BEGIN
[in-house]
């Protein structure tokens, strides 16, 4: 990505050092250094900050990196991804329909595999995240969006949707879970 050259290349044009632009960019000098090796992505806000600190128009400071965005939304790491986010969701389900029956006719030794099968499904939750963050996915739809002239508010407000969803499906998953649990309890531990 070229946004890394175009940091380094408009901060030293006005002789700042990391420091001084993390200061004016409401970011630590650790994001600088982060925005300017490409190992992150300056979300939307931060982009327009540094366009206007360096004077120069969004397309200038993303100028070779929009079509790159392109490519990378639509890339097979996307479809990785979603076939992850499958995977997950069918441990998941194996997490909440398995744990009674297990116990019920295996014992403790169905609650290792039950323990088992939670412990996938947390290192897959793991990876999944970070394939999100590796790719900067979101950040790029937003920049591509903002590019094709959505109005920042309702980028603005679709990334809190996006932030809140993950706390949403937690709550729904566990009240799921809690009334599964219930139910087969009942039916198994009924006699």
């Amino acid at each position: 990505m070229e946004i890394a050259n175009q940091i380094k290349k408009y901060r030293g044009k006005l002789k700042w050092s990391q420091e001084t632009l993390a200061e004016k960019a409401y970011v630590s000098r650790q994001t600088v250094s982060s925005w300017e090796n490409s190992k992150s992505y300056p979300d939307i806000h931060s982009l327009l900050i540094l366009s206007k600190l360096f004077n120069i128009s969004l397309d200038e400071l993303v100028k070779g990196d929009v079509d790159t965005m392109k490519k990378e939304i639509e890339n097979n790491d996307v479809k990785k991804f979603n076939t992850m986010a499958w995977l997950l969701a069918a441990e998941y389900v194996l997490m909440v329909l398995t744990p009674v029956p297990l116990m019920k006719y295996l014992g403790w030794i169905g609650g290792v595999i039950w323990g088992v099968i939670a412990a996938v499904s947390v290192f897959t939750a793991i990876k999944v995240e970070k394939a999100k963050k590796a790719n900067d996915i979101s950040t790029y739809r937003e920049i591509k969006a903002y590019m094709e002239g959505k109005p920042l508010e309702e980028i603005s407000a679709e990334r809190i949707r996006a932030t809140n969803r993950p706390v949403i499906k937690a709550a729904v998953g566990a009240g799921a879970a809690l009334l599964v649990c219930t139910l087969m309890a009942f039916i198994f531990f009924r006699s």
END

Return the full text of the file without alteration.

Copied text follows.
[in-house]
């Protein structure tokens, strides 16, 4: 990505050092250094900050990196991804329909595999995240969006949707879970 050259290349044009632009960019000098090796992505806000600190128009400071965005939304790491986010969701389900029956006719030794099968499904939750963050996915739809002239508010407000969803499906998953649990309890531990 070229946004890394175009940091380094408009901060030293006005002789700042990391420091001084993390200061004016409401970011630590650790994001600088982060925005300017490409190992992150300056979300939307931060982009327009540094366009206007360096004077120069969004397309200038993303100028070779929009079509790159392109490519990378639509890339097979996307479809990785979603076939992850499958995977997950069918441990998941194996997490909440398995744990009674297990116990019920295996014992403790169905609650290792039950323990088992939670412990996938947390290192897959793991990876999944970070394939999100590796790719900067979101950040790029937003920049591509903002590019094709959505109005920042309702980028603005679709990334809190996006932030809140993950706390949403937690709550729904566990009240799921809690009334599964219930139910087969009942039916198994009924006699």
């Amino acid at each position: 990505m070229e946004i890394a050259n175009q940091i380094k290349k408009y901060r030293g044009k006005l002789k700042w050092s990391q420091e001084t632009l993390a200061e004016k960019a409401y970011v630590s000098r650790q994001t600088v250094s982060s925005w300017e090796n490409s190992k992150s992505y300056p979300d939307i806000h931060s982009l327009l900050i540094l366009s206007k600190l360096f004077n120069i128009s969004l397309d200038e400071l993303v100028k070779g990196d929009v079509d790159t965005m392109k490519k990378e939304i639509e890339n097979n790491d996307v479809k990785k991804f979603n076939t992850m986010a499958w995977l997950l969701a069918a441990e998941y389900v194996l997490m909440v329909l398995t744990p009674v029956p297990l116990m019920k006719y295996l014992g403790w030794i169905g609650g290792v595999i039950w323990g088992v099968i939670a412990a996938v499904s947390v290192f897959t939750a793991i990876k999944v995240e970070k394939a999100k963050k590796a790719n900067d996915i979101s950040t790029y739809r937003e920049i591509k969006a903002y590019m094709e002239g959505k109005p920042l508010e309702e980028i603005s407000a679709e990334r809190i949707r996006a932030t809140n969803r993950p706390v949403i499906k937690a709550a729904v998953g566990a009240g799921a879970a809690l009334l599964v649990c219930t139910l087969m309890a009942f039916i198994f531990f009924r006699s």